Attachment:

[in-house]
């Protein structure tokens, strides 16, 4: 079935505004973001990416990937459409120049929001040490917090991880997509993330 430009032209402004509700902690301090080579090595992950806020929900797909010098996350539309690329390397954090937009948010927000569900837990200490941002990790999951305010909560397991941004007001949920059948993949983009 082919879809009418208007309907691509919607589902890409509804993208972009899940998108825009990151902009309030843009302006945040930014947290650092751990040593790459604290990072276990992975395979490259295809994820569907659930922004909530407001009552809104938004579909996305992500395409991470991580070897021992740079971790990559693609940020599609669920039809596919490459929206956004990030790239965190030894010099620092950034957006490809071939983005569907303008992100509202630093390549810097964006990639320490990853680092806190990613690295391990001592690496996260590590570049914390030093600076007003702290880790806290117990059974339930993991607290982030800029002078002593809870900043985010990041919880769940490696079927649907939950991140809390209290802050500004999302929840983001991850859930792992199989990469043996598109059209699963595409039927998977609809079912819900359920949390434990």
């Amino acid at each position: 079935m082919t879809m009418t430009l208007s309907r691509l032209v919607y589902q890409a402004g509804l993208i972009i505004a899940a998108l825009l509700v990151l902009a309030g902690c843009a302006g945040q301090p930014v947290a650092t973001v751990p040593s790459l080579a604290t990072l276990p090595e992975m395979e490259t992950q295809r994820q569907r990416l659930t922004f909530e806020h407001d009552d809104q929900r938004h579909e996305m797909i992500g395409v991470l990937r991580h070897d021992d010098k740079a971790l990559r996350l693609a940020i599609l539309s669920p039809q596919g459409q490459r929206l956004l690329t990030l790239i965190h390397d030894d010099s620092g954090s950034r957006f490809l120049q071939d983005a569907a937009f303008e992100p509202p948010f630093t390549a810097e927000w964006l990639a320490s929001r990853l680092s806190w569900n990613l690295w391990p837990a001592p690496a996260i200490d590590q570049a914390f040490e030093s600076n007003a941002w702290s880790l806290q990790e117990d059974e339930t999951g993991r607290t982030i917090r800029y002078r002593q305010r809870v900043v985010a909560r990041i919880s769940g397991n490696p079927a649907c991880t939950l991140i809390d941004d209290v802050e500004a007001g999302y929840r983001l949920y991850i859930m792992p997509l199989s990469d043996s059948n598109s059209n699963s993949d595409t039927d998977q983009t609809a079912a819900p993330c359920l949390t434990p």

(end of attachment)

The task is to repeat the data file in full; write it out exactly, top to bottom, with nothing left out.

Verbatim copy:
[in-house]
């Protein structure tokens, strides 16, 4: 079935505004973001990416990937459409120049929001040490917090991880997509993330 430009032209402004509700902690301090080579090595992950806020929900797909010098996350539309690329390397954090937009948010927000569900837990200490941002990790999951305010909560397991941004007001949920059948993949983009 082919879809009418208007309907691509919607589902890409509804993208972009899940998108825009990151902009309030843009302006945040930014947290650092751990040593790459604290990072276990992975395979490259295809994820569907659930922004909530407001009552809104938004579909996305992500395409991470991580070897021992740079971790990559693609940020599609669920039809596919490459929206956004990030790239965190030894010099620092950034957006490809071939983005569907303008992100509202630093390549810097964006990639320490990853680092806190990613690295391990001592690496996260590590570049914390030093600076007003702290880790806290117990059974339930993991607290982030800029002078002593809870900043985010990041919880769940490696079927649907939950991140809390209290802050500004999302929840983001991850859930792992199989990469043996598109059209699963595409039927998977609809079912819900359920949390434990």
């Amino acid at each position: 079935m082919t879809m009418t430009l208007s309907r691509l032209v919607y589902q890409a402004g509804l993208i972009i505004a899940a998108l825009l509700v990151l902009a309030g902690c843009a302006g945040q301090p930014v947290a650092t973001v751990p040593s790459l080579a604290t990072l276990p090595e992975m395979e490259t992950q295809r994820q569907r990416l659930t922004f909530e806020h407001d009552d809104q929900r938004h579909e996305m797909i992500g395409v991470l990937r991580h070897d021992d010098k740079a971790l990559r996350l693609a940020i599609l539309s669920p039809q596919g459409q490459r929206l956004l690329t990030l790239i965190h390397d030894d010099s620092g954090s950034r957006f490809l120049q071939d983005a569907a937009f303008e992100p509202p948010f630093t390549a810097e927000w964006l990639a320490s929001r990853l680092s806190w569900n990613l690295w391990p837990a001592p690496a996260i200490d590590q570049a914390f040490e030093s600076n007003a941002w702290s880790l806290q990790e117990d059974e339930t999951g993991r607290t982030i917090r800029y002078r002593q305010r809870v900043v985010a909560r990041i919880s769940g397991n490696p079927a649907c991880t939950l991140i809390d941004d209290v802050e500004a007001g999302y929840r983001l949920y991850i859930m792992p997509l199989s990469d043996s059948n598109s059209n699963s993949d595409t039927d998977q983009t609809a079912a819900p993330c359920l949390t434990p």